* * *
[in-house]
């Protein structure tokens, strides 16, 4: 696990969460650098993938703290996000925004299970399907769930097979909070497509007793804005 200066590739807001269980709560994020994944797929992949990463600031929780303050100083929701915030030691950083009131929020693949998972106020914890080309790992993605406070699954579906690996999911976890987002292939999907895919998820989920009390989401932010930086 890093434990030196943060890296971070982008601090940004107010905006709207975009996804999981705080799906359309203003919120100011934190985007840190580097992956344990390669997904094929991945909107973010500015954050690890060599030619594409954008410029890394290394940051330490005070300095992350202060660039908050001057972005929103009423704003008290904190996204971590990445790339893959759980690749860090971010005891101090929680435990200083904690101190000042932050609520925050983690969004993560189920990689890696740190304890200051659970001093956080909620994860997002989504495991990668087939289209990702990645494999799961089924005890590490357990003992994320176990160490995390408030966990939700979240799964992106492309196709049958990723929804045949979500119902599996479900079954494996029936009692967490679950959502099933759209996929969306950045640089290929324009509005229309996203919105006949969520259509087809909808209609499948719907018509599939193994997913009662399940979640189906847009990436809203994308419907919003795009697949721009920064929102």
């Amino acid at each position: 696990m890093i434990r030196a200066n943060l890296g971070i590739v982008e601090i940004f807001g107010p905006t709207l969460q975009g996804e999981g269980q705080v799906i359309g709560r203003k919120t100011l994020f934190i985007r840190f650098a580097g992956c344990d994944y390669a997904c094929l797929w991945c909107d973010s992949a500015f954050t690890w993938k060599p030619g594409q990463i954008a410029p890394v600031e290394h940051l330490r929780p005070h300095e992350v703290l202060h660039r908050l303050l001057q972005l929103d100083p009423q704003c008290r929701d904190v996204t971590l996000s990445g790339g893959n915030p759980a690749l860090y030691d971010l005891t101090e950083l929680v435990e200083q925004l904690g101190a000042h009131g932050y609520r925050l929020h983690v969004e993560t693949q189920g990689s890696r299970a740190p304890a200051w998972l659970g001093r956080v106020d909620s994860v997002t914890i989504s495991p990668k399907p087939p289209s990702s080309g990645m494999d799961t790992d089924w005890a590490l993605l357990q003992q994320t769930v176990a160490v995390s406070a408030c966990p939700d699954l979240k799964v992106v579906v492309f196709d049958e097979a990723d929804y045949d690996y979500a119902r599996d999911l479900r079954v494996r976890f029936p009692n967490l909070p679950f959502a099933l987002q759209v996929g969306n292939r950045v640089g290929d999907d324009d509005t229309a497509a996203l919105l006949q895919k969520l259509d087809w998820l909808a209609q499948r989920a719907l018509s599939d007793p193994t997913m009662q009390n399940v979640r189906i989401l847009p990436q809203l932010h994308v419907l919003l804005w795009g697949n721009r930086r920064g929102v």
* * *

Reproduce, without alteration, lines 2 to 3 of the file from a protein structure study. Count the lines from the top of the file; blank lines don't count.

């Protein structure tokens, strides 16, 4: 696990969460650098993938703290996000925004299970399907769930097979909070497509007793804005 200066590739807001269980709560994020994944797929992949990463600031929780303050100083929701915030030691950083009131929020693949998972106020914890080309790992993605406070699954579906690996999911976890987002292939999907895919998820989920009390989401932010930086 890093434990030196943060890296971070982008601090940004107010905006709207975009996804999981705080799906359309203003919120100011934190985007840190580097992956344990390669997904094929991945909107973010500015954050690890060599030619594409954008410029890394290394940051330490005070300095992350202060660039908050001057972005929103009423704003008290904190996204971590990445790339893959759980690749860090971010005891101090929680435990200083904690101190000042932050609520925050983690969004993560189920990689890696740190304890200051659970001093956080909620994860997002989504495991990668087939289209990702990645494999799961089924005890590490357990003992994320176990160490995390408030966990939700979240799964992106492309196709049958990723929804045949979500119902599996479900079954494996029936009692967490679950959502099933759209996929969306950045640089290929324009509005229309996203919105006949969520259509087809909808209609499948719907018509599939193994997913009662399940979640189906847009990436809203994308419907919003795009697949721009920064929102």
């Amino acid at each position: 696990m890093i434990r030196a200066n943060l890296g971070i590739v982008e601090i940004f807001g107010p905006t709207l969460q975009g996804e999981g269980q705080v799906i359309g709560r203003k919120t100011l994020f934190i985007r840190f650098a580097g992956c344990d994944y390669a997904c094929l797929w991945c909107d973010s992949a500015f954050t690890w993938k060599p030619g594409q990463i954008a410029p890394v600031e290394h940051l330490r929780p005070h300095e992350v703290l202060h660039r908050l303050l001057q972005l929103d100083p009423q704003c008290r929701d904190v996204t971590l996000s990445g790339g893959n915030p759980a690749l860090y030691d971010l005891t101090e950083l929680v435990e200083q925004l904690g101190a000042h009131g932050y609520r925050l929020h983690v969004e993560t693949q189920g990689s890696r299970a740190p304890a200051w998972l659970g001093r956080v106020d909620s994860v997002t914890i989504s495991p990668k399907p087939p289209s990702s080309g990645m494999d799961t790992d089924w005890a590490l993605l357990q003992q994320t769930v176990a160490v995390s406070a408030c966990p939700d699954l979240k799964v992106v579906v492309f196709d049958e097979a990723d929804y045949d690996y979500a119902r599996d999911l479900r079954v494996r976890f029936p009692n967490l909070p679950f959502a099933l987002q759209v996929g969306n292939r950045v640089g290929d999907d324009d509005t229309a497509a996203l919105l006949q895919k969520l259509d087809w998820l909808a209609q499948r989920a719907l018509s599939d007793p193994t997913m009662q009390n399940v979640r189906i989401l847009p990436q809203l932010h994308v419907l919003l804005w795009g697949n721009r930086r920064g929102v």